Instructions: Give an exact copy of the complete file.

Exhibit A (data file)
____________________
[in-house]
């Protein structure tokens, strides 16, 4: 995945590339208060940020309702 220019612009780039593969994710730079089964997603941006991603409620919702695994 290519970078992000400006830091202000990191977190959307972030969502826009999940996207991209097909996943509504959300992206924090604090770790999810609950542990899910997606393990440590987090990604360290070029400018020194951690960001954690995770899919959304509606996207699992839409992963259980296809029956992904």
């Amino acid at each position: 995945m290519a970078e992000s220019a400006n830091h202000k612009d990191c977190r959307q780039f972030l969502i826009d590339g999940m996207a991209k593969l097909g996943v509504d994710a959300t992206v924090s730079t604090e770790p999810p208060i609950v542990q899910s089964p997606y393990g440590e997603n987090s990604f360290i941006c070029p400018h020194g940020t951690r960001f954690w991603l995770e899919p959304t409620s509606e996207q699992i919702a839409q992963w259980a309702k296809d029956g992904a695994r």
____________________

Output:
[in-house]
């Protein structure tokens, strides 16, 4: 995945590339208060940020309702 220019612009780039593969994710730079089964997603941006991603409620919702695994 290519970078992000400006830091202000990191977190959307972030969502826009999940996207991209097909996943509504959300992206924090604090770790999810609950542990899910997606393990440590987090990604360290070029400018020194951690960001954690995770899919959304509606996207699992839409992963259980296809029956992904």
């Amino acid at each position: 995945m290519a970078e992000s220019a400006n830091h202000k612009d990191c977190r959307q780039f972030l969502i826009d590339g999940m996207a991209k593969l097909g996943v509504d994710a959300t992206v924090s730079t604090e770790p999810p208060i609950v542990q899910s089964p997606y393990g440590e997603n987090s990604f360290i941006c070029p400018h020194g940020t951690r960001f954690w991603l995770e899919p959304t409620s509606e996207q699992i919702a839409q992963w259980a309702k296809d029956g992904a695994r």